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October 23, 2008

A Damn Tricky Balance: Aesthetics and Ethics (part 1)

Obviously, the main point that Bishop was trying to make was that in recent collaborative/communal art and intervention, aesthetics are often sacrificed in the name of the ethical, as if the two couldn't exist together. It seems she is arguing that in the effort to democratize and with the value placed on wide participation and consideration of all participants, the finished products are watered down aesthetically. Somehow there are potential layers of meaning and import stripped away. I can certainly see where this is often the case. Since ideas of the artist as genius have fallen out of fashion (not that I think we should return to them), it seems that some artists downplay their unique aesthetic impulses and intellects in some strange attempt to apologize for them. It seems that when making "socially engaged" art, especially when it involves participants/collaborators with no real experience or understanding of the art world, paws are velveted and there is a conscious attempt to not make anything too weird or to make sure there is no potential to offend any person or group. While this may result in smoother collaborations and a steadier guarantee for funding, does it also result in weaker art? Damn, this is tricky for me.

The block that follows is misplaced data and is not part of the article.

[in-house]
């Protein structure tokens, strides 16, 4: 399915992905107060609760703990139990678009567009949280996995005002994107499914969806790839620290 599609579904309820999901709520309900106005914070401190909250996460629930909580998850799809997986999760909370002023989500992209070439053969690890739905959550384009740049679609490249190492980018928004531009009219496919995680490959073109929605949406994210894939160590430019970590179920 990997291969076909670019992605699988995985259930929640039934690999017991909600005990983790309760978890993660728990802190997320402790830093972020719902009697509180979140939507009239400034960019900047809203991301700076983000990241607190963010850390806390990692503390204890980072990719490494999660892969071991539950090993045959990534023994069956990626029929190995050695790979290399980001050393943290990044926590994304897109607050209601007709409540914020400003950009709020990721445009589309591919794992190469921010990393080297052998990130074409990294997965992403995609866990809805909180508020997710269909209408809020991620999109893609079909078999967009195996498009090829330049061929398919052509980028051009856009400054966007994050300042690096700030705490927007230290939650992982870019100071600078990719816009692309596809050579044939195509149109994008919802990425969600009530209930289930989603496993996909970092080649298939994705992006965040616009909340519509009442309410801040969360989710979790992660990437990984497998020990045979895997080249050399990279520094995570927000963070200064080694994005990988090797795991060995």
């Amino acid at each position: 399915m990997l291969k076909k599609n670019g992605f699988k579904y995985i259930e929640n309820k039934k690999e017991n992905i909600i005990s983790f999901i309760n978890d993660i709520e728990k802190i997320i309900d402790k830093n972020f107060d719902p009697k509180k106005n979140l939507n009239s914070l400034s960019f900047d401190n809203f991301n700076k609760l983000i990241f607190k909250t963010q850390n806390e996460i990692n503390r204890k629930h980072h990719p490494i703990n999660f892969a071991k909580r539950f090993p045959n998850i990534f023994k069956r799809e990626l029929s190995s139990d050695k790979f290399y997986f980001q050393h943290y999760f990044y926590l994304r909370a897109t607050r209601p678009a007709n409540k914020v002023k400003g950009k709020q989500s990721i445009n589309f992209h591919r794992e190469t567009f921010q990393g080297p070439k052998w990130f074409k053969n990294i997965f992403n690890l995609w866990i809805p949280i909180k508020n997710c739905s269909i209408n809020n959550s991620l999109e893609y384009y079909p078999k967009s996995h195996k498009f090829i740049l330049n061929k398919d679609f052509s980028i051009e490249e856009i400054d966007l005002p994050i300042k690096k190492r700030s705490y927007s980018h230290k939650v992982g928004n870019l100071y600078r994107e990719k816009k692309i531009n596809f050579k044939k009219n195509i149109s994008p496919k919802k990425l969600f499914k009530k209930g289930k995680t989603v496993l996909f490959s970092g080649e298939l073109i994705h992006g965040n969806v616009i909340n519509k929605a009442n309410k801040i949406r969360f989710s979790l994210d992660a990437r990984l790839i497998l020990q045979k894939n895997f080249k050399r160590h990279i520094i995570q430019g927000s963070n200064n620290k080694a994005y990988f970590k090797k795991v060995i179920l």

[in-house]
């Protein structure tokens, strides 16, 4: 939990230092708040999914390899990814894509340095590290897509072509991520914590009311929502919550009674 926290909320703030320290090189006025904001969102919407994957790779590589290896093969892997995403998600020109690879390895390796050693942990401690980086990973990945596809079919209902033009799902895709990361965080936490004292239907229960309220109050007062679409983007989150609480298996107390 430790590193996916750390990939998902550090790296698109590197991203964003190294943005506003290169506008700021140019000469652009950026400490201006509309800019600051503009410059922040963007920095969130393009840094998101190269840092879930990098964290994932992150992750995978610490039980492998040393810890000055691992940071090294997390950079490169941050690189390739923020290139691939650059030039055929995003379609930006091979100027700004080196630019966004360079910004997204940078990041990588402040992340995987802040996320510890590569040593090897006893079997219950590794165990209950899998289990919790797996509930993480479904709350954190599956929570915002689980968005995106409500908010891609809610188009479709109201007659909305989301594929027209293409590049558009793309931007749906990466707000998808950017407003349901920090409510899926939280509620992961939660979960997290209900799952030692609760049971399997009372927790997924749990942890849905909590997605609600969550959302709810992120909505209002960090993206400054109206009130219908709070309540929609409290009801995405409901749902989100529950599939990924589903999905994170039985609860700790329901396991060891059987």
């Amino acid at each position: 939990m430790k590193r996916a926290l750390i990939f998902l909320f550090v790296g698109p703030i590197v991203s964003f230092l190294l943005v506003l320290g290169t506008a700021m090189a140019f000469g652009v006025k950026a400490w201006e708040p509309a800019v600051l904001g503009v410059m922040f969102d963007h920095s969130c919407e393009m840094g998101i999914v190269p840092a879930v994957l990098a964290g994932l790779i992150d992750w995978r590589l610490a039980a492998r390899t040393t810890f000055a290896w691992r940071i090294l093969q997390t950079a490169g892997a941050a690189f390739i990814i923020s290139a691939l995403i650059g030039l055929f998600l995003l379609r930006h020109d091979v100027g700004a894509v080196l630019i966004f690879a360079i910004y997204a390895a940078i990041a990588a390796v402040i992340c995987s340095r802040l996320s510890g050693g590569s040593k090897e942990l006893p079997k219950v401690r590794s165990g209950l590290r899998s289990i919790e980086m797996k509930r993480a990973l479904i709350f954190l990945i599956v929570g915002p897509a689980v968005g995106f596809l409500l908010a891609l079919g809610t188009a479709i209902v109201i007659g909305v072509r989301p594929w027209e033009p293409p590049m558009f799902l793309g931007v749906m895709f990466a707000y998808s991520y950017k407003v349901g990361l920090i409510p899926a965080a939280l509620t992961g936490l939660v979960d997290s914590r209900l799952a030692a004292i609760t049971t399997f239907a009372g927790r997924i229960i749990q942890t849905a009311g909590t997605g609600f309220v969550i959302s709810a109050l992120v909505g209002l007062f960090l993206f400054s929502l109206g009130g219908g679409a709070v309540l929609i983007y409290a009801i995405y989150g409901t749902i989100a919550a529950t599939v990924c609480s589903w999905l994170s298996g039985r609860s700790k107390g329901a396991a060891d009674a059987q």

I like the example of "The Battle of Orgreave" by Deller, a piece I remember from a past class. In the end, this 2001 "re-enactment" was epic, complex, and may have even pointed to more of a gray area in group behaviors than the original event did. In this piece, Deller can be seen commenting on a number of issues including the role of historical re-enactment societies in shaping public memory and on issues of authorial control. Since many of the original "participants" were still alive at the time of the artwork, Deller incorporated several of them into the piece, often playing on opposite sides compared to the original skirmish (miners as policemen and police as miners). All this was allowed to play out as a sort of controlled chaos where I'm quite sure many of the participants were not privy to all of the aesthetic issues being discussed or to the "true" vision of the artist and his controlling partners. And yet, if I remember correctly, the overall response to this event was positive; possibly this was helped by the presences of beer tents set up for use by the participants. Deller's piece hovered in a strange place between an authored work and a collective one. The fact that he allowed that ambiguity as well as others that his piece brought up seems to stand in contrast to the kind of work that Bishop is referring to. Does socially engaged art have to be democratic? I don't believe so. I don't think it is unethical to use a body of people to execute personal ideas and aesthetics as long as they are willing to do so. And this is even if they don't fully understand the intricacies of those personal interests. I don't see what Deller did as some kind of trickery to get a bunch of people to execute one of his ideas.